But what does 'dependent' actually mean? Applied to those receiving assistance from the state, it suggests moral decay, that 'dependents' do not share 'our' societal values and norms, and learned helplessness, as people shamelessly cadge money from honest taxpayers. But in a globalised market economy, we are all increasingly dependent on one another, and often on people we will never meet or even see. As consumers most of us are utterly dependent on the ability of global supply chains to bring safe, palatable food to our supermarkets; we are likewise dependent on others to provide clean water, energy, and spooky masks at Halloween. Companies depend on their suppliers, their workers, the financial health of their customers and (believe it or not) a functional, non-corrupt state to maintain a level playing field and provide public goods such as roads. So dependence is not inherently a Bad Thing. It is only bad, it seems, when applied to certain segments of the population.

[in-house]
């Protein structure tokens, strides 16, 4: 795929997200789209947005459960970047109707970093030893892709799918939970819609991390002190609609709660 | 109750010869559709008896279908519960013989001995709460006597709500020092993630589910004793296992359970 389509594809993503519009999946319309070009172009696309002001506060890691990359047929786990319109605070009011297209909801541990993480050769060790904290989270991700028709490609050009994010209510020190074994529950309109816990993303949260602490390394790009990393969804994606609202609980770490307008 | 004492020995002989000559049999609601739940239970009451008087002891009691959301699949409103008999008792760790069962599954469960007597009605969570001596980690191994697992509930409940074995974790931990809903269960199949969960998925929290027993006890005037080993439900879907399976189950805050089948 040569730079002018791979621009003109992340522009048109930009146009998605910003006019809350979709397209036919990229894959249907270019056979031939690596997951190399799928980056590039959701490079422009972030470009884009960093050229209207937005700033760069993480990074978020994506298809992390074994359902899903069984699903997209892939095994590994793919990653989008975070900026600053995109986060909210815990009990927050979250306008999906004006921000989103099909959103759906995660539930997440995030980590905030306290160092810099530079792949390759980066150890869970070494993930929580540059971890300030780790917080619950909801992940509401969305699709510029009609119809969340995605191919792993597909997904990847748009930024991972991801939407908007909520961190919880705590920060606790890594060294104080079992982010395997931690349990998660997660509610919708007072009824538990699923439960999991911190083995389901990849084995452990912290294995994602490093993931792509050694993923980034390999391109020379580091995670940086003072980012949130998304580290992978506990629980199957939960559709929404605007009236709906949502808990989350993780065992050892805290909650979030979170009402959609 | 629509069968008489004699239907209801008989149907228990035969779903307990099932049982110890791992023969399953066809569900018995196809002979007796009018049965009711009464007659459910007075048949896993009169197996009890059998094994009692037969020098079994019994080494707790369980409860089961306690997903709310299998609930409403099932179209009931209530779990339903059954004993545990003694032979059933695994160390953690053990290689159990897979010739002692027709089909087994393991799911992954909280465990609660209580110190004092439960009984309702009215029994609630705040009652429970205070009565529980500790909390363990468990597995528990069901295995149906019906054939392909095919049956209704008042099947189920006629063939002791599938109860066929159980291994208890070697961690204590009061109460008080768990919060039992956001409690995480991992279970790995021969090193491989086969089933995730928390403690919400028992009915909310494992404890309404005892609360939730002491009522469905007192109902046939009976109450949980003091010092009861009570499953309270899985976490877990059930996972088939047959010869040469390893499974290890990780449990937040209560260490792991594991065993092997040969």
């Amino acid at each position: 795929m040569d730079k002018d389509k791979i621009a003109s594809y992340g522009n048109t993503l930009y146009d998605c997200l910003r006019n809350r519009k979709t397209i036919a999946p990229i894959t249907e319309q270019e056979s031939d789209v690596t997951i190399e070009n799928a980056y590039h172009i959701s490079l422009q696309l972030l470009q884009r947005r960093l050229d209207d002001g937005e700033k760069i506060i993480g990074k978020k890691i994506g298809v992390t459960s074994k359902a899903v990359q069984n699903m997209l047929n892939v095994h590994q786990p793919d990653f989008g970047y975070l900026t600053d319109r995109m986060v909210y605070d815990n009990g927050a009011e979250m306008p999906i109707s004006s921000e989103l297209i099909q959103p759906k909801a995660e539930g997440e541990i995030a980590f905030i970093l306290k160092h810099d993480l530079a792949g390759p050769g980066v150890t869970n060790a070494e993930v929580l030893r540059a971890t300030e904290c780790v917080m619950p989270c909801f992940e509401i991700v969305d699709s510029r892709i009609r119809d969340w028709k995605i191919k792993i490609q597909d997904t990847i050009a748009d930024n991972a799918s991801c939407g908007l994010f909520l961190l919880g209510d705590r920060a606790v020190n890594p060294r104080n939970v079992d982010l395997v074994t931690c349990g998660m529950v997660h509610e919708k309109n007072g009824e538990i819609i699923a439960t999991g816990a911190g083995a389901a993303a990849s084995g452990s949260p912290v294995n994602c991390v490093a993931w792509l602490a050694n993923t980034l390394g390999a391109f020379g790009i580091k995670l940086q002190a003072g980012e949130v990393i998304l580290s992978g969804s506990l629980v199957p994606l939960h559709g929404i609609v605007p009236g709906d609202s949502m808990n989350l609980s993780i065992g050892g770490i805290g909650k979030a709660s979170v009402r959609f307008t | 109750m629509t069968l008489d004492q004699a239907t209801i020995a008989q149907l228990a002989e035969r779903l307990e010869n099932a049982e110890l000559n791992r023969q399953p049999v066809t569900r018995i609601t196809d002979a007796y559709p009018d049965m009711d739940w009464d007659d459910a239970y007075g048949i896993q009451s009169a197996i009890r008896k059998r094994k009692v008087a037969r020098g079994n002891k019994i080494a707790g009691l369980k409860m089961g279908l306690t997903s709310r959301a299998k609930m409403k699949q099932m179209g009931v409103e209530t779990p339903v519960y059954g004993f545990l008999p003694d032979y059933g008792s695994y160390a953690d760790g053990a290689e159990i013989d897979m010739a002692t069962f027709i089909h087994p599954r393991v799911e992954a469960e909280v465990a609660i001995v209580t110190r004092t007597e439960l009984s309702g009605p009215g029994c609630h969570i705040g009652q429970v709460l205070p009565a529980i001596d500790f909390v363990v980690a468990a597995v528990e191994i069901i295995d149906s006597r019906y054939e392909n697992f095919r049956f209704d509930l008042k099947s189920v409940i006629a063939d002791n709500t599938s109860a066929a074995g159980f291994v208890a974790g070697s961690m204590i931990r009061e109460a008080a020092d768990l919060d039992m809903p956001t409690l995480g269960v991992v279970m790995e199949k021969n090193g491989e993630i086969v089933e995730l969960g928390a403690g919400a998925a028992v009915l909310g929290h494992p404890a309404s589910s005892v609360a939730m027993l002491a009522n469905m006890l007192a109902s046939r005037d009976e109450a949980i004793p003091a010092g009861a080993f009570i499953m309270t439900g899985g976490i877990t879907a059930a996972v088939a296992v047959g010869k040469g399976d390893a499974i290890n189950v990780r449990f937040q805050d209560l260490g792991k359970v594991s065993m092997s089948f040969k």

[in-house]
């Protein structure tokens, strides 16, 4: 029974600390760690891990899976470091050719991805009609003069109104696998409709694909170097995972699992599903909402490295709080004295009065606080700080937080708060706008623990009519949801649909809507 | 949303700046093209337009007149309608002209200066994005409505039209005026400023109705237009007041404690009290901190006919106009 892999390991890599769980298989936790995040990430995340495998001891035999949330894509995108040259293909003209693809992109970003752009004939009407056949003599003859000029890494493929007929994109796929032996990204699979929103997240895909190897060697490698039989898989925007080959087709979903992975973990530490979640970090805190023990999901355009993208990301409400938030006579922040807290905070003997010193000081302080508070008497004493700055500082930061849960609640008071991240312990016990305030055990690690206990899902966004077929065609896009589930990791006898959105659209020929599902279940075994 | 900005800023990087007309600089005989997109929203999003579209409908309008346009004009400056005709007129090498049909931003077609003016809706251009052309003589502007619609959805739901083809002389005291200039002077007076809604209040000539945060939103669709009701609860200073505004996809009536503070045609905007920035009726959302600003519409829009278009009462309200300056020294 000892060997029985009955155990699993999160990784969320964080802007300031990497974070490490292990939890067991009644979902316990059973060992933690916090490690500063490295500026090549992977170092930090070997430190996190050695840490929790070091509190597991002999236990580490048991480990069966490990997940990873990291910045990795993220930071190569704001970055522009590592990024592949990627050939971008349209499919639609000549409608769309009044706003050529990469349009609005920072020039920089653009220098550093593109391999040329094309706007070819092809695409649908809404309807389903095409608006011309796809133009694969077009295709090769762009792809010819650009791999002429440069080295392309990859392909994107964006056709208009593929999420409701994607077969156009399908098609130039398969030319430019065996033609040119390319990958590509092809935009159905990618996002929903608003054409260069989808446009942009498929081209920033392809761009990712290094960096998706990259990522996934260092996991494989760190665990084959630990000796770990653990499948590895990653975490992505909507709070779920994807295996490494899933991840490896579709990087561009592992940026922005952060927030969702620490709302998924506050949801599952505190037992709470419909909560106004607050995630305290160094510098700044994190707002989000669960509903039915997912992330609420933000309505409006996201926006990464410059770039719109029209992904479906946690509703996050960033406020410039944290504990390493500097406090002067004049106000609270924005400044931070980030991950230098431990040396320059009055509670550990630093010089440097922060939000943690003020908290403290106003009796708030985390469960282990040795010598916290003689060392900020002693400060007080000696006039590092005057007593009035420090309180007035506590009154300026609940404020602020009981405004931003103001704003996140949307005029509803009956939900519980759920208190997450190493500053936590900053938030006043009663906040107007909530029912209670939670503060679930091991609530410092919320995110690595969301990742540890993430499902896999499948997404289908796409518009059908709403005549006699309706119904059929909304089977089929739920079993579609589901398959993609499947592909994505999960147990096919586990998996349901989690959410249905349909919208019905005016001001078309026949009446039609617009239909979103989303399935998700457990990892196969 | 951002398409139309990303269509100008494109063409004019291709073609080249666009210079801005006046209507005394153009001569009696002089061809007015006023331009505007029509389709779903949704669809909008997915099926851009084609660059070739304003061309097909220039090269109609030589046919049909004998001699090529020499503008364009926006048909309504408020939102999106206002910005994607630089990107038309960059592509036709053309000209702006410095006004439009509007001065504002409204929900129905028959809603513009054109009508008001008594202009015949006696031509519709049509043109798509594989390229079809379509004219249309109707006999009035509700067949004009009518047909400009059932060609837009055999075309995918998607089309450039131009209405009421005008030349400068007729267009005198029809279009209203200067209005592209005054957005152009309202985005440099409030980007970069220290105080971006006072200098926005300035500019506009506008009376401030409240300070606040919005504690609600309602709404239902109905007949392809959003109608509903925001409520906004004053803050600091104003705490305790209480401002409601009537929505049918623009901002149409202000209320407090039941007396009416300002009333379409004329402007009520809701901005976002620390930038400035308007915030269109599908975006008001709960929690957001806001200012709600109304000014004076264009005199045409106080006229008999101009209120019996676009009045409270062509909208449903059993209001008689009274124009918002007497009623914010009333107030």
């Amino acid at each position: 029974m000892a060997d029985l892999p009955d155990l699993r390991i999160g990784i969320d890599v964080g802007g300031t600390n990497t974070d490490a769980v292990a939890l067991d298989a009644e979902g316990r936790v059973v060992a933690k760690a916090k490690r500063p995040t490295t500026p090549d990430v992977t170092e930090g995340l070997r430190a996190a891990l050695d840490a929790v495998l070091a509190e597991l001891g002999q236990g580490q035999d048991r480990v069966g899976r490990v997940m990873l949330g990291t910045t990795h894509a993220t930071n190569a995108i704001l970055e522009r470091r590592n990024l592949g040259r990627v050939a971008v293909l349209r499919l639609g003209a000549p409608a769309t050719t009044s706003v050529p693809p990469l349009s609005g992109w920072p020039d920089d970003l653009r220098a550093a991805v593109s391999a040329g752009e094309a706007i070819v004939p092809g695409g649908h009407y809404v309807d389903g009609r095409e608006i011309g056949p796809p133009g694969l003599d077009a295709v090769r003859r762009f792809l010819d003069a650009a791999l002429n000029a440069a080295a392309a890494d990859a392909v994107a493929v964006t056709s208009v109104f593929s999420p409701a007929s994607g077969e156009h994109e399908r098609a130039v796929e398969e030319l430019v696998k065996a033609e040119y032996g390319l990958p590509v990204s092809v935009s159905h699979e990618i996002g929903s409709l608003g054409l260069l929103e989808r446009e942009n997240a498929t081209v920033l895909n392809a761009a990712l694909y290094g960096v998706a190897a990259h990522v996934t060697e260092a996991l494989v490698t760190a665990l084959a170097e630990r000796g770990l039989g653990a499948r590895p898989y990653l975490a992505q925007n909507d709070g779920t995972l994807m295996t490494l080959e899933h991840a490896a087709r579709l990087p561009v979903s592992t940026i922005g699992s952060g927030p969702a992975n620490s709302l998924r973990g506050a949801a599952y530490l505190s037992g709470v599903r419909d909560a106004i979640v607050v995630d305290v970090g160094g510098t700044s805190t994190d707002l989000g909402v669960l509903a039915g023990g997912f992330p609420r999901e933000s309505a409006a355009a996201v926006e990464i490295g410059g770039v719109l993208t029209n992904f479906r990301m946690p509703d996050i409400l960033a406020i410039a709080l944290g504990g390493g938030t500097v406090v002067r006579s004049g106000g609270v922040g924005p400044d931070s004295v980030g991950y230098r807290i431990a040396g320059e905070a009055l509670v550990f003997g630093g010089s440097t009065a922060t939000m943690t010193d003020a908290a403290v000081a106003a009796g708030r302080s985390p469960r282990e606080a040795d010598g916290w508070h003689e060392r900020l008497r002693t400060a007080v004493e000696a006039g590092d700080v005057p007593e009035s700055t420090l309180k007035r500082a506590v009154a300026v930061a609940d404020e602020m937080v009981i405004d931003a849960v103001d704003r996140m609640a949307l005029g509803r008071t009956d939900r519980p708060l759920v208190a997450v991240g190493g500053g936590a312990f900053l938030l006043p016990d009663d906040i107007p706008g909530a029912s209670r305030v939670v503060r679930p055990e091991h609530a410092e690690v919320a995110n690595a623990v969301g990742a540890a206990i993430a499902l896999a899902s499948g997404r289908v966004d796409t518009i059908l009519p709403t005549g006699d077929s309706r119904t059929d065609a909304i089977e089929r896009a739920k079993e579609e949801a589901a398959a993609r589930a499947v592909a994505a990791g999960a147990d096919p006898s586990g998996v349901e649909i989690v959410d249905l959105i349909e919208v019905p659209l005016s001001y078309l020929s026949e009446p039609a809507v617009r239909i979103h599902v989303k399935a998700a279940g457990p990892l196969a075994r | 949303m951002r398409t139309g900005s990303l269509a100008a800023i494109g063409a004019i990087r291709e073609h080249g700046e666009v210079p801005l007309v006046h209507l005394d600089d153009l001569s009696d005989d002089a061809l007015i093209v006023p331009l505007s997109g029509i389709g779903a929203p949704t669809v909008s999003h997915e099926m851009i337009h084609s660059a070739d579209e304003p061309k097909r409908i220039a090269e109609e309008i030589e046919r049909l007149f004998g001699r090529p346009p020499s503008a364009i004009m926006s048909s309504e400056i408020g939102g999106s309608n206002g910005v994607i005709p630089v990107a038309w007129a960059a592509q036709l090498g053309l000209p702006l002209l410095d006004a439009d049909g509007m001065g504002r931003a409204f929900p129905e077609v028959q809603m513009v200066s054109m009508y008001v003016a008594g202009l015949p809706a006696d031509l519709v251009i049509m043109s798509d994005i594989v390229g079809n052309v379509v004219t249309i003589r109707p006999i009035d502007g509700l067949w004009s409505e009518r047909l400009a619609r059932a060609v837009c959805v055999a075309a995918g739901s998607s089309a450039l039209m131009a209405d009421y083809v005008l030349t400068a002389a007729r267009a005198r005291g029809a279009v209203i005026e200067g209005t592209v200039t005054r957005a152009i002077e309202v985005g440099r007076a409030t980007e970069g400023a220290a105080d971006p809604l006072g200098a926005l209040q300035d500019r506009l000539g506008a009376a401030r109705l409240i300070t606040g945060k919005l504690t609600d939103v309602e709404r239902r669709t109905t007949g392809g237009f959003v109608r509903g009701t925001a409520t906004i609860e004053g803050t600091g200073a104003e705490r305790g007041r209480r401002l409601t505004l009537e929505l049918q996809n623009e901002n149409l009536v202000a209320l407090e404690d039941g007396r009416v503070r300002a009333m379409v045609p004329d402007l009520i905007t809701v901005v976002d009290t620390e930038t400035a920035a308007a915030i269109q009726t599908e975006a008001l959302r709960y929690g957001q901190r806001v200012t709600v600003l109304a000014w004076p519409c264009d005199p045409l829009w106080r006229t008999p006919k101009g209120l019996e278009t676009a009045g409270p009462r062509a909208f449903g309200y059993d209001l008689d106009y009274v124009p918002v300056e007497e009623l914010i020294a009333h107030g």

The main recipients of social assistance - the dependent ones - are unemployed, sick or invalid, or are sole parents. What we often forget, but quickly becomes evident when you talk to people down on their luck, is that one or the other of these can happen to any of us. One day you're at work, the next day your factory is closing. As an unemployed person, are you dependent on the state for income? You betcha. THAT IS WHY WE HAVE A BENEFIT SYSTEM: so Mr or Ms Dependent doesn't have to starve or sell their firstborn into slavery. Does it necessarily mean they are lazy, witless moochers who are incapable of finding another job? Of course not. And as has been stated over and over again, the benefit statistics show that when jobs are available people move off welfare and into work. Even sole parents. That's because being on a benefit is horrible and the pay is really bad.